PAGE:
During adolescence, teens are sometimes self-conscious about their bodies. But being truly unhappy about their looks raises their risk of adult depression.
It’s sometimes called the awkward years — the time when adolescents’ bodies go through multiple changes as they move from childhood to young adulthood. Teens can be a bit self-conscious and concerned about their height, skin, weight, or countless other physical changes they note.
In fact, over 60 percent of adolescents worldwide express dissatisfaction with the way they look, according to researchers from the University of the West of England and the UK Medical Research Council, who are studying the problem.
However, if teens’ negative appraisal of their appearance (which doctors call “body dissatisfaction”) is chronic, this self-critical attitude may result in eating disorders and other unhealthy behaviors during adolescence. Now a large study by the UK research team has found unhappiness with physical looks as a teen significantly raises the risk of depression when a boy or girl reaches young adulthood.
Worries about appearance in teen years raise later depression risk
The British research team zeroed in on young people who are Millennials (the population group defined as being born between l981 and l997) and have grown up during a time when social media became a pervasive part of their lives.
The researchers used information from about 4,000 participants in the Avon Longitudinal Study of Parents and Children (ALSPAC), a population-based long-term tracking study of children born between l991 and l992 (placing the youngsters in the Millennial age group) in Somerset, England.
At age 14, 1,675 of the boys and 2,078 of the girls who were research subjects in the ALSPAC project were asked to rate if they were satisfied with their looks. On a five-point scale, with five being “extremely satisfied“ and zero meaning “extremely dissatisfied,” the youngsters rated their physiques and specific parts of their bodies — from stomach, waist, breasts, and legs to face and hair.
The girls and boys were only mildly satisfied with their physical appearance, and the girls had more complaints than the boys. Girls tended to dislike their weight, stomach, and thighs but were mostly pleased with their hair and hips. Boys, on the other hand, were primarily dissatisfied with their stomach, hips, and overall body build — but weren’t particularly interested in their hair, legs, or weight. Almost a third of the girls were upset about how much they weighed, while 14 percent of the boys had that complaint.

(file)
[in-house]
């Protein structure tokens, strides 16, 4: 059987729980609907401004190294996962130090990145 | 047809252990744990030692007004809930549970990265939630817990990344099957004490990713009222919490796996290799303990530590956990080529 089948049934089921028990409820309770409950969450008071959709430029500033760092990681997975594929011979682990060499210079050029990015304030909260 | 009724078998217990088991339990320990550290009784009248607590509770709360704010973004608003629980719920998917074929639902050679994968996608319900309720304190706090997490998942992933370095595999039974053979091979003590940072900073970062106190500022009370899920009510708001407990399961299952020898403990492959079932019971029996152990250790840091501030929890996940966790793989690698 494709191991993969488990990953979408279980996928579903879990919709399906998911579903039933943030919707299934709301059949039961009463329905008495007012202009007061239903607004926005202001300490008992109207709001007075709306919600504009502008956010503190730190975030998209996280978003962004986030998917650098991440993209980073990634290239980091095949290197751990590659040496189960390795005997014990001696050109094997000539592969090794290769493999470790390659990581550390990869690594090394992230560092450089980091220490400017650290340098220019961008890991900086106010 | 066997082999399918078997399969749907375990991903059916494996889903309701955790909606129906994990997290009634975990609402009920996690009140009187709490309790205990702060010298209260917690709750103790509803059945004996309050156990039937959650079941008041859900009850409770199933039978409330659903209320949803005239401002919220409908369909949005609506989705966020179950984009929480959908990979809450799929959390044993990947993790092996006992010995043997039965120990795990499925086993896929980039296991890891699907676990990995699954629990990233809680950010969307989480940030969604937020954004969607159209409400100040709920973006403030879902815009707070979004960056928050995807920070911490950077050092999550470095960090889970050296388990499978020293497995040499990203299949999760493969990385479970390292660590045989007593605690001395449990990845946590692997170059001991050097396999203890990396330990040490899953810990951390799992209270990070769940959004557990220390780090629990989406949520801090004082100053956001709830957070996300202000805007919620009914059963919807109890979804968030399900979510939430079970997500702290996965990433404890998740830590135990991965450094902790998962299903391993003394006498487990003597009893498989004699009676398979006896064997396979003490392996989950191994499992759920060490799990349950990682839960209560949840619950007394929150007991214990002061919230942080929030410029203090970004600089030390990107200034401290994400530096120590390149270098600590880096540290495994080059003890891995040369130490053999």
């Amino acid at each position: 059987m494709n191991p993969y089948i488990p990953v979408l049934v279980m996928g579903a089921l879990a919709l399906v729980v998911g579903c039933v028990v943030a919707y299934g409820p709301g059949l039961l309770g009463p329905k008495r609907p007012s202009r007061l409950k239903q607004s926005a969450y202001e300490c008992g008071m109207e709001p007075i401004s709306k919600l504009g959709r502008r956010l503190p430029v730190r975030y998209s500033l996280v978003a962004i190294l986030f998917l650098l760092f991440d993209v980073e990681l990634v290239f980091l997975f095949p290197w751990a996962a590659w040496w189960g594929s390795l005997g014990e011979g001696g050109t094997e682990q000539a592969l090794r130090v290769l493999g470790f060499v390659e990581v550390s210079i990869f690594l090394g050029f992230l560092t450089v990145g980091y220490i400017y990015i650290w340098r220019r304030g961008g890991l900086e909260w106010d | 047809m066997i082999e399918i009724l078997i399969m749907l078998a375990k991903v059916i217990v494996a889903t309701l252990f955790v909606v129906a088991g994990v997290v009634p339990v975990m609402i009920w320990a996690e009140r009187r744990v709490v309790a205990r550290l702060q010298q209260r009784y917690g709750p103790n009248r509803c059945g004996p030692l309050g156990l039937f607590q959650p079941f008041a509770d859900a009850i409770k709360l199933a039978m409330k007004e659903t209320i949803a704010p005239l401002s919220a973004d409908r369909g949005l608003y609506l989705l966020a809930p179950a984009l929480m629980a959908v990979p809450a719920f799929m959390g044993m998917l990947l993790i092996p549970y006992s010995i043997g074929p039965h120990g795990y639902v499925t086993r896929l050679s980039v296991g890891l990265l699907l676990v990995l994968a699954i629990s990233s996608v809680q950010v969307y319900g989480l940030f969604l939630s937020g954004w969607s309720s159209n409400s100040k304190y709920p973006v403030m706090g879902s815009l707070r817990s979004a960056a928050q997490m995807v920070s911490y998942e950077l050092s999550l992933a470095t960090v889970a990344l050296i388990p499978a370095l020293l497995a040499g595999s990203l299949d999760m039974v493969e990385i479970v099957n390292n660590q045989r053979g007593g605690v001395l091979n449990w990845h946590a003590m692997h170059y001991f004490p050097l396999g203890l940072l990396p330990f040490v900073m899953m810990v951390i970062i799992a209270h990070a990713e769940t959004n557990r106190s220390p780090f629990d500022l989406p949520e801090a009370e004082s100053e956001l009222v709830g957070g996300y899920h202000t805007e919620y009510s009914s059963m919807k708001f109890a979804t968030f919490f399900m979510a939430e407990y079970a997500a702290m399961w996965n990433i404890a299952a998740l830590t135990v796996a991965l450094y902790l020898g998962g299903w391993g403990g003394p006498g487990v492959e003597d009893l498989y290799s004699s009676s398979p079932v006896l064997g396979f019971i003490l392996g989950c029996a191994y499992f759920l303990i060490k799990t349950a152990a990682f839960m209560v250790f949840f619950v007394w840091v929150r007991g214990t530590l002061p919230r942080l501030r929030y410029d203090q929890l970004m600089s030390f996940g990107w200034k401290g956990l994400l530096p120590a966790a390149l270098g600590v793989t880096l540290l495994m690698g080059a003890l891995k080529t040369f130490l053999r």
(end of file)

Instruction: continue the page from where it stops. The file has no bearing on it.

When the same group of youngsters reached age 18, the researchers used a formal psychological assessment to look for symptoms of depression — and they found a strong association between how critical the research subjects were about their looks at 14 and the frequency of episodes of depression, some severe, they experienced as they entered young adulthood.
The results of the study, published in the Journal of Epidemiology & Community Health Analysis, revealed that body dissatisfaction at age 14 predicted significant increases in depressive episodes of all degrees of severity among the girls, and both mild and, especially, very severe depressive episodes among the boys by the time they were 18 years old.
The results suggest it isn’t only females who are influenced by non-realistic perceptions of attractiveness often promoted by social media.
"It is possible that in the era of social media and increasing pressures on body ideals, male adolescents have also become sensitive to idealized body image pressures, which may translate into later depressive episodes," the research team concluded.
The link between body dissatisfaction and increased depression
In a paper published in JAMA Facial Plastic Surgery, Boston Medical Center (BMC) researchers noted photo-editing is now so widespread in social media that manipulated images have become the norm — and that can harm self-esteem and trigger body dysmorphic disorder if people, including teens, think these pictures are how they are supposed to look.
Body dysmorphic disorder (BDD) is a mental health problem marked by a person being fixated and anxious about one or more perceived physical defects or flaws they think they have, despite the flaw being minor or not even noticed by anyone else.
The BMC researchers noted teenage girls who are worried about their physical image often manipulate their own social media photos because they are seeking approval.
"A new phenomenon called 'Snapchat dysmorphia' has popped up, where patients are seeking surgery to help them appear like the filtered versions of themselves," said Neelam Vashi, MD, director of the Ethnic Skin Center at BMC and professor of dermatology at the Boston University School of Medicine. "Filtered selfies can make people lose touch with reality, creating the expectation that we are supposed to look perfectly primped all the time.”
This can be especially harmful for teens and those with BDD, she added. Vashi and colleagues recommend psychological help such as cognitive behavioral therapy for BDD and note that it is important for doctors to understand the implications of social media on body image so they can better treat and counsel patients.\
October 12, 2021
Janet O’Dell, RN